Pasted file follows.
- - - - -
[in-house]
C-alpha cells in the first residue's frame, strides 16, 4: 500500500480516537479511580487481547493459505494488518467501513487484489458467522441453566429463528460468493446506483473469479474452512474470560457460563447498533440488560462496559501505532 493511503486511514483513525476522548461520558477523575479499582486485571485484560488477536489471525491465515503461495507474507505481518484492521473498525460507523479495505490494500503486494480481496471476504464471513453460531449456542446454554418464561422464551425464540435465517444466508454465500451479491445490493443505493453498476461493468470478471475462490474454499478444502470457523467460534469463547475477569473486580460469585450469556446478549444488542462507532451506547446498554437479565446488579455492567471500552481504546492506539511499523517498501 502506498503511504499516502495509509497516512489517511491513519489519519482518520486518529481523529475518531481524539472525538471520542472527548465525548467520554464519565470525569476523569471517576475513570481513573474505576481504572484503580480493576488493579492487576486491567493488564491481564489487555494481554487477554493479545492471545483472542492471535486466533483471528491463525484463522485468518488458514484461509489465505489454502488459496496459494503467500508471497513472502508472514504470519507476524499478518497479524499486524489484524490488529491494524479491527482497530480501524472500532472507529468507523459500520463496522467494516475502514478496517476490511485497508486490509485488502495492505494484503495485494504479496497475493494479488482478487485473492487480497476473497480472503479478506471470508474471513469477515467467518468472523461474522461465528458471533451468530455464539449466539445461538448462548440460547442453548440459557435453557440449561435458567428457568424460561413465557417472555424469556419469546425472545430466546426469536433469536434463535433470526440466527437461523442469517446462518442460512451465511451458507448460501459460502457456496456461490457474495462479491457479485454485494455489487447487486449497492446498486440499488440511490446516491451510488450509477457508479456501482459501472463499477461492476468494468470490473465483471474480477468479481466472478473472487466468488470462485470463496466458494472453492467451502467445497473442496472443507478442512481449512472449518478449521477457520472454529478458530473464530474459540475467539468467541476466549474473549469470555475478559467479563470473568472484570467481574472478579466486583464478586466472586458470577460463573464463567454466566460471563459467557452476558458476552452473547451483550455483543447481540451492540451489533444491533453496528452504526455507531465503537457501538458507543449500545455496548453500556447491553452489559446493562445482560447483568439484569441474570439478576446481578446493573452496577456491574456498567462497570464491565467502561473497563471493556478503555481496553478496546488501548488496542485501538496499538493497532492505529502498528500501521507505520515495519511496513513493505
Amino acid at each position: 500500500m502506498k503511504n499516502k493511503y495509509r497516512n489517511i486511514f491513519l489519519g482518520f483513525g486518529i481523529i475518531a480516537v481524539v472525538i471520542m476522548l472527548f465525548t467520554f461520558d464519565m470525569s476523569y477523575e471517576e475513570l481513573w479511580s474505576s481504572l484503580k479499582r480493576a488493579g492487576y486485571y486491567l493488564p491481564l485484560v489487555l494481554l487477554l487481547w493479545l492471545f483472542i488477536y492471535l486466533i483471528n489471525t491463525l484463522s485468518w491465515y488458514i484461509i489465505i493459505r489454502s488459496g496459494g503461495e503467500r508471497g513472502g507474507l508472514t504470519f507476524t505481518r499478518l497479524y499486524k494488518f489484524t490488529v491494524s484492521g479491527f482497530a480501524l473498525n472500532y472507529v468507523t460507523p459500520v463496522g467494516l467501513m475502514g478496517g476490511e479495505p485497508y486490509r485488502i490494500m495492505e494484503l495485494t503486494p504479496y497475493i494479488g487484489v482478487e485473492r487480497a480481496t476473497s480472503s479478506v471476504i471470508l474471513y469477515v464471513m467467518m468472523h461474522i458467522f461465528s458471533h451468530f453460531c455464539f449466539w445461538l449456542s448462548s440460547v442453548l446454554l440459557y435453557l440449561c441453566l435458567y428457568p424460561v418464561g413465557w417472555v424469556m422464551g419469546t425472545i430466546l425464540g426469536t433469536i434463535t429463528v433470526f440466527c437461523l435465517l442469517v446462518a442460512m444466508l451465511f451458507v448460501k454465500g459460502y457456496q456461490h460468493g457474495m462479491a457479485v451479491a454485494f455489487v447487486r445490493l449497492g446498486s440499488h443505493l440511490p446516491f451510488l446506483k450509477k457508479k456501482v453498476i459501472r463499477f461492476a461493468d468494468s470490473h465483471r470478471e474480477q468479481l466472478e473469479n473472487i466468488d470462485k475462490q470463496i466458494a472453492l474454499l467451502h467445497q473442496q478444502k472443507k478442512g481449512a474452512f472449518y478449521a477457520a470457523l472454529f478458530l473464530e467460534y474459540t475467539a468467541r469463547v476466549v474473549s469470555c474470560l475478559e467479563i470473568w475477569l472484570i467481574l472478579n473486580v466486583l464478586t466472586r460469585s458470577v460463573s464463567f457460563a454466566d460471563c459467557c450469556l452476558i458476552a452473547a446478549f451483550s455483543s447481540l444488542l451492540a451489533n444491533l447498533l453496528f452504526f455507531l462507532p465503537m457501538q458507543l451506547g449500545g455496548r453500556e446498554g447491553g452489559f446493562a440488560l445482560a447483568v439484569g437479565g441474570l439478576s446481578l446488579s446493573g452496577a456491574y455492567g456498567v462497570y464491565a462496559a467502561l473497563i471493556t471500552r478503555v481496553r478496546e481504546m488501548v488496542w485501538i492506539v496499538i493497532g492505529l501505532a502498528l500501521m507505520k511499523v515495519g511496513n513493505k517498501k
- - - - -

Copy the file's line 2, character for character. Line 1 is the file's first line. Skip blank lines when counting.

C-alpha cells in the first residue's frame, strides 16, 4: 500500500480516537479511580487481547493459505494488518467501513487484489458467522441453566429463528460468493446506483473469479474452512474470560457460563447498533440488560462496559501505532 493511503486511514483513525476522548461520558477523575479499582486485571485484560488477536489471525491465515503461495507474507505481518484492521473498525460507523479495505490494500503486494480481496471476504464471513453460531449456542446454554418464561422464551425464540435465517444466508454465500451479491445490493443505493453498476461493468470478471475462490474454499478444502470457523467460534469463547475477569473486580460469585450469556446478549444488542462507532451506547446498554437479565446488579455492567471500552481504546492506539511499523517498501 502506498503511504499516502495509509497516512489517511491513519489519519482518520486518529481523529475518531481524539472525538471520542472527548465525548467520554464519565470525569476523569471517576475513570481513573474505576481504572484503580480493576488493579492487576486491567493488564491481564489487555494481554487477554493479545492471545483472542492471535486466533483471528491463525484463522485468518488458514484461509489465505489454502488459496496459494503467500508471497513472502508472514504470519507476524499478518497479524499486524489484524490488529491494524479491527482497530480501524472500532472507529468507523459500520463496522467494516475502514478496517476490511485497508486490509485488502495492505494484503495485494504479496497475493494479488482478487485473492487480497476473497480472503479478506471470508474471513469477515467467518468472523461474522461465528458471533451468530455464539449466539445461538448462548440460547442453548440459557435453557440449561435458567428457568424460561413465557417472555424469556419469546425472545430466546426469536433469536434463535433470526440466527437461523442469517446462518442460512451465511451458507448460501459460502457456496456461490457474495462479491457479485454485494455489487447487486449497492446498486440499488440511490446516491451510488450509477457508479456501482459501472463499477461492476468494468470490473465483471474480477468479481466472478473472487466468488470462485470463496466458494472453492467451502467445497473442496472443507478442512481449512472449518478449521477457520472454529478458530473464530474459540475467539468467541476466549474473549469470555475478559467479563470473568472484570467481574472478579466486583464478586466472586458470577460463573464463567454466566460471563459467557452476558458476552452473547451483550455483543447481540451492540451489533444491533453496528452504526455507531465503537457501538458507543449500545455496548453500556447491553452489559446493562445482560447483568439484569441474570439478576446481578446493573452496577456491574456498567462497570464491565467502561473497563471493556478503555481496553478496546488501548488496542485501538496499538493497532492505529502498528500501521507505520515495519511496513513493505